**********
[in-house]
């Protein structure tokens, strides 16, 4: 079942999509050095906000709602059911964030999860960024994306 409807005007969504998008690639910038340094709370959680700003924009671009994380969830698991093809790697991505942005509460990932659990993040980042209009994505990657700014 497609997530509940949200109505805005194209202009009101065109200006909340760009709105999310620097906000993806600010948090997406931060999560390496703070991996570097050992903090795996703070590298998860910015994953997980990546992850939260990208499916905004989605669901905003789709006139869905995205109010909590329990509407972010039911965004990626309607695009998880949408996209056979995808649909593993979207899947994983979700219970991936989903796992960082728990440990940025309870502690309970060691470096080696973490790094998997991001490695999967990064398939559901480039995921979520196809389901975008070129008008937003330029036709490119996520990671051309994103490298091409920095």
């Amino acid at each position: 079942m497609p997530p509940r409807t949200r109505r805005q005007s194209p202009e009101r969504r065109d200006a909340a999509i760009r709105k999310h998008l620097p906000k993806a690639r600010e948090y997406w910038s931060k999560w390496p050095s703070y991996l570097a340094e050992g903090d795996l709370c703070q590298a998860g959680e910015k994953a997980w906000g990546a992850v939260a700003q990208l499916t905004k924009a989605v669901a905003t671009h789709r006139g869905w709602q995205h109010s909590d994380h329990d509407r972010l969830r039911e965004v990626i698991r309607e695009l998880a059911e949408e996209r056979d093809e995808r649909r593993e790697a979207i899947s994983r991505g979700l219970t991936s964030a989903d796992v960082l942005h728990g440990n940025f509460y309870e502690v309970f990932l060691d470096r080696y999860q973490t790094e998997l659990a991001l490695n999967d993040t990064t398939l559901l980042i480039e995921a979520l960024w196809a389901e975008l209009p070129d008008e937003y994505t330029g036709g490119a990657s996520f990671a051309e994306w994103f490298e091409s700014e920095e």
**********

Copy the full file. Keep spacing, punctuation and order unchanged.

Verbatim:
[in-house]
């Protein structure tokens, strides 16, 4: 079942999509050095906000709602059911964030999860960024994306 409807005007969504998008690639910038340094709370959680700003924009671009994380969830698991093809790697991505942005509460990932659990993040980042209009994505990657700014 497609997530509940949200109505805005194209202009009101065109200006909340760009709105999310620097906000993806600010948090997406931060999560390496703070991996570097050992903090795996703070590298998860910015994953997980990546992850939260990208499916905004989605669901905003789709006139869905995205109010909590329990509407972010039911965004990626309607695009998880949408996209056979995808649909593993979207899947994983979700219970991936989903796992960082728990440990940025309870502690309970060691470096080696973490790094998997991001490695999967990064398939559901480039995921979520196809389901975008070129008008937003330029036709490119996520990671051309994103490298091409920095």
């Amino acid at each position: 079942m497609p997530p509940r409807t949200r109505r805005q005007s194209p202009e009101r969504r065109d200006a909340a999509i760009r709105k999310h998008l620097p906000k993806a690639r600010e948090y997406w910038s931060k999560w390496p050095s703070y991996l570097a340094e050992g903090d795996l709370c703070q590298a998860g959680e910015k994953a997980w906000g990546a992850v939260a700003q990208l499916t905004k924009a989605v669901a905003t671009h789709r006139g869905w709602q995205h109010s909590d994380h329990d509407r972010l969830r039911e965004v990626i698991r309607e695009l998880a059911e949408e996209r056979d093809e995808r649909r593993e790697a979207i899947s994983r991505g979700l219970t991936s964030a989903d796992v960082l942005h728990g440990n940025f509460y309870e502690v309970f990932l060691d470096r080696y999860q973490t790094e998997l659990a991001l490695n999967d993040t990064t398939l559901l980042i480039e995921a979520l960024w196809a389901e975008l209009p070129d008008e937003y994505t330029g036709g490119a990657s996520f990671a051309e994306w994103f490298e091409s700014e920095e």